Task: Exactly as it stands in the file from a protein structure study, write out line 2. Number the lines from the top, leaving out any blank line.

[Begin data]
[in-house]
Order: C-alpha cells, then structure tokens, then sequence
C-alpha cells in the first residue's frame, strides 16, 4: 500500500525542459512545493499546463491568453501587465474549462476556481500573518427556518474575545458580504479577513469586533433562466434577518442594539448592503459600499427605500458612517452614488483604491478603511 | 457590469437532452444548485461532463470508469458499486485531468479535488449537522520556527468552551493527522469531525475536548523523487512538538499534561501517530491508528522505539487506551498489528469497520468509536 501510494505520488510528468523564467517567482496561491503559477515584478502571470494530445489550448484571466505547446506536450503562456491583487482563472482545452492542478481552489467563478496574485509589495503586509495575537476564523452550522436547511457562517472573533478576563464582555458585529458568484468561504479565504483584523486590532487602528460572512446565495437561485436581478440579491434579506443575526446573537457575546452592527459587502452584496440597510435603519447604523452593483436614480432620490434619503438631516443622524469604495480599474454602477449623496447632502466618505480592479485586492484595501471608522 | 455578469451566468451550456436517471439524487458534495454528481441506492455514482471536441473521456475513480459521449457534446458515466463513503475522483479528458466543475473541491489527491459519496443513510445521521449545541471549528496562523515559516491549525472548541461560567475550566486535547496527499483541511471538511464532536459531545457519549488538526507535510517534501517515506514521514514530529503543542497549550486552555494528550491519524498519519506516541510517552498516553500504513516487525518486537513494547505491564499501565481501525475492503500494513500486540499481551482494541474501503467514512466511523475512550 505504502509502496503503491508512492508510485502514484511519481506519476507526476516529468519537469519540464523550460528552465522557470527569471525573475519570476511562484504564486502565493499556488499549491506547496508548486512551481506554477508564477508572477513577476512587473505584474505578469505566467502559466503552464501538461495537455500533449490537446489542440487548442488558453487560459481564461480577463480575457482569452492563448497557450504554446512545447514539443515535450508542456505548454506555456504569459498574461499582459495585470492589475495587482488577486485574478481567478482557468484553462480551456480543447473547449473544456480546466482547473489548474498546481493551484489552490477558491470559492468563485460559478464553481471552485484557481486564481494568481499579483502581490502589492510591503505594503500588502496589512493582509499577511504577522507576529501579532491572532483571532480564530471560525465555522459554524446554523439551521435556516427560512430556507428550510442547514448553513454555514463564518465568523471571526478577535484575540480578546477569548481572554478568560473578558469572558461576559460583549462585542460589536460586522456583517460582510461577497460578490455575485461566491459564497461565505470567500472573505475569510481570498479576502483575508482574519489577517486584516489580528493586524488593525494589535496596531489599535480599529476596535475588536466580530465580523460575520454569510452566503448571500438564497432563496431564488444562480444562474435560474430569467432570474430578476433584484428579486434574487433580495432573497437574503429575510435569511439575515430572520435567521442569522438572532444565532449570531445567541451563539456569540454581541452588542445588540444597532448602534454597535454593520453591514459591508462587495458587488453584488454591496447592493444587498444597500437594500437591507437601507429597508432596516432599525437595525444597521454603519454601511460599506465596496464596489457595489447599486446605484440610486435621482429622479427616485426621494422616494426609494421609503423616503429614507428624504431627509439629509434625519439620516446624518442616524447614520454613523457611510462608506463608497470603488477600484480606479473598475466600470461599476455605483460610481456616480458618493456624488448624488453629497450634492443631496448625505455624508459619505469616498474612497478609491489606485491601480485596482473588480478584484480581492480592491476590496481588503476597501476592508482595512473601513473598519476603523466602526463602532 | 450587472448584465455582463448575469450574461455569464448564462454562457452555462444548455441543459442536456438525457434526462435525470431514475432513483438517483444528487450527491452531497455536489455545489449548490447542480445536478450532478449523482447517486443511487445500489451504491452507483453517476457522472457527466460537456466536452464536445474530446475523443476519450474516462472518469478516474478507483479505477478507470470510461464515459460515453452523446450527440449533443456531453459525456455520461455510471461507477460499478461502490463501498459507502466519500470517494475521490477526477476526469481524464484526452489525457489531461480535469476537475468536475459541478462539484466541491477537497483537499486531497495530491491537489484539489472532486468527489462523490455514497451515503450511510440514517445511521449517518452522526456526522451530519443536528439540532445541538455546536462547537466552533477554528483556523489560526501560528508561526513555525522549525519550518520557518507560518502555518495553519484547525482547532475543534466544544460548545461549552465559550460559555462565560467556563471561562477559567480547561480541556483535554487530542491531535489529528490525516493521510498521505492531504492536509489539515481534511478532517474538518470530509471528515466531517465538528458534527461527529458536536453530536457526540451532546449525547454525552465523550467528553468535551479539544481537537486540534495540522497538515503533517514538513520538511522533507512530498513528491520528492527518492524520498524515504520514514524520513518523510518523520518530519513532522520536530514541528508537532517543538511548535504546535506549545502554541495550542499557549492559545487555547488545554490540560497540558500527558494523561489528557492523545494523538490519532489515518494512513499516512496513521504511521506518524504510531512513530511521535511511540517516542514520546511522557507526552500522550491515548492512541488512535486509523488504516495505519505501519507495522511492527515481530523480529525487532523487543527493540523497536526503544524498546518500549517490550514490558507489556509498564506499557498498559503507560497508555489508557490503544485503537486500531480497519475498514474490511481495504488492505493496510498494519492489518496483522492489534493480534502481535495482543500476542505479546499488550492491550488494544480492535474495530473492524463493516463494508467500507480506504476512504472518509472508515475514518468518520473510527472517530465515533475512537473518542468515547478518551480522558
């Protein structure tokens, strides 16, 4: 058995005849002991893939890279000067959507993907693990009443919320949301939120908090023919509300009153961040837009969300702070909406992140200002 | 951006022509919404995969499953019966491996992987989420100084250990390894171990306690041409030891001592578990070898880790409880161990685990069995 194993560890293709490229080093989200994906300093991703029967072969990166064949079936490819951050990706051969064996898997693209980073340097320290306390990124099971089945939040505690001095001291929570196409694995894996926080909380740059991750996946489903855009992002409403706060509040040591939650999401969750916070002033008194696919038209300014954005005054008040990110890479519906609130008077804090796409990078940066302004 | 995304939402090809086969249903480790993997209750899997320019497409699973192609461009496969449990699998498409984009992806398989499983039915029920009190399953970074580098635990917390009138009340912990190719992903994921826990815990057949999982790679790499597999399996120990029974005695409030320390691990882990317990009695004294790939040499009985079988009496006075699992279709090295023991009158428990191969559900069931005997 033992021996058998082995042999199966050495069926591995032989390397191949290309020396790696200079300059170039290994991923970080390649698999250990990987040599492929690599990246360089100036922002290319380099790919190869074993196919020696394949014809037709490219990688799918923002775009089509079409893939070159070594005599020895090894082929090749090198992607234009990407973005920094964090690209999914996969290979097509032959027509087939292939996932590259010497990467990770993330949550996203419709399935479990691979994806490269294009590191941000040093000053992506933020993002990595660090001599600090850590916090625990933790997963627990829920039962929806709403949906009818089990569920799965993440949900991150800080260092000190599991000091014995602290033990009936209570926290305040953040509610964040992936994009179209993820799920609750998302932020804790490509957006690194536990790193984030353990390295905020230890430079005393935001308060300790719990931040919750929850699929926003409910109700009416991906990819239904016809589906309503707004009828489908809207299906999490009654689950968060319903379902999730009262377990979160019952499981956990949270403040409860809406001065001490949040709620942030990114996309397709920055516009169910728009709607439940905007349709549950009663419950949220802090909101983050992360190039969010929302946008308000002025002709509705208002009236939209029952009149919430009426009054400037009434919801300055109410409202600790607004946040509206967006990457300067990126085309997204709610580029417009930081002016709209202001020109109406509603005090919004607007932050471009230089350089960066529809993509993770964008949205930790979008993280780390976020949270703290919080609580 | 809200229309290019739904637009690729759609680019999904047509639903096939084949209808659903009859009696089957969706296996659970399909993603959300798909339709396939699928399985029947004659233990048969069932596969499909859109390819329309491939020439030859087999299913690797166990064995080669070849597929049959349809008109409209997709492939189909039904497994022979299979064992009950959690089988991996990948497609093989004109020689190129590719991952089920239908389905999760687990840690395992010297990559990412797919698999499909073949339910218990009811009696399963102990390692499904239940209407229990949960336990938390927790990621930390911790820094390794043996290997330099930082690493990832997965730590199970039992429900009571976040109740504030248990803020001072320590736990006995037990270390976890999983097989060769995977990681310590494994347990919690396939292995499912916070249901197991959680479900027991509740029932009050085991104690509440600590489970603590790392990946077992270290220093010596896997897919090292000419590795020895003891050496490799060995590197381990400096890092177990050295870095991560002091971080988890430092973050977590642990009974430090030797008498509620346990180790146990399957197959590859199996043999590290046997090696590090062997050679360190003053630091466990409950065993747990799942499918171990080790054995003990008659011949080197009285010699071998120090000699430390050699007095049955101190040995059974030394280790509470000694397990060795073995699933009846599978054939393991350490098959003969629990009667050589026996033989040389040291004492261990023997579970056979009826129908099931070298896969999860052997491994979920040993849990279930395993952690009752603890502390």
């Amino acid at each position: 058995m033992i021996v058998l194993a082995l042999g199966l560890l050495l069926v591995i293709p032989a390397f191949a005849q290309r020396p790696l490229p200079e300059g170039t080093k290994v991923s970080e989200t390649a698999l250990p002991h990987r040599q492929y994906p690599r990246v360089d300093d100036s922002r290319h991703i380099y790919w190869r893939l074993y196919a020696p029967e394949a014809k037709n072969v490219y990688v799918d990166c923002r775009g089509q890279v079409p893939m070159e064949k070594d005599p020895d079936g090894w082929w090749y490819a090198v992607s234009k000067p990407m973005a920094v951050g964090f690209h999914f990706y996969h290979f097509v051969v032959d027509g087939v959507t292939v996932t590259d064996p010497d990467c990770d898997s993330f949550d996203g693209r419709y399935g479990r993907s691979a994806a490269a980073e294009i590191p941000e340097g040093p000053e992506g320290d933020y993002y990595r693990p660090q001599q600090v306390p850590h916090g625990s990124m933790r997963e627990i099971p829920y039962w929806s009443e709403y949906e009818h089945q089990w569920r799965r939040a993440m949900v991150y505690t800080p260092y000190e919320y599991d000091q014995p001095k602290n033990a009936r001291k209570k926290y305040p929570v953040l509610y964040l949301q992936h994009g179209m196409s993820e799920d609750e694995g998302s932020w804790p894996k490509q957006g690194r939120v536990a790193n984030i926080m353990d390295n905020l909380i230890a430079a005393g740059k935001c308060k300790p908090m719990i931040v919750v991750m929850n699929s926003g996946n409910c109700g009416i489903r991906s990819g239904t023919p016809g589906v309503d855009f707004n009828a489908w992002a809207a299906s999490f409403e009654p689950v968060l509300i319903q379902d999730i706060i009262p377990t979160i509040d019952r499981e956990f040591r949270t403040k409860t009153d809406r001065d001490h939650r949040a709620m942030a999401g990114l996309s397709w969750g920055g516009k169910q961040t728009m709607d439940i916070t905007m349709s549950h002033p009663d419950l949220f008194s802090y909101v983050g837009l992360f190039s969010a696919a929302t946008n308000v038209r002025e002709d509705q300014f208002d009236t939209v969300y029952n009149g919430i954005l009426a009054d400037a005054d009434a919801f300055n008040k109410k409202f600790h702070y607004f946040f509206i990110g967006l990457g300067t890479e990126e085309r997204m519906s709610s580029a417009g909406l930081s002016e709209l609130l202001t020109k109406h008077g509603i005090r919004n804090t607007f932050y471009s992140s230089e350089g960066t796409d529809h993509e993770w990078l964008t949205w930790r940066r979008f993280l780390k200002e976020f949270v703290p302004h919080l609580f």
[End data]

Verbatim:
Order: C-alpha cells, then structure tokens, then sequence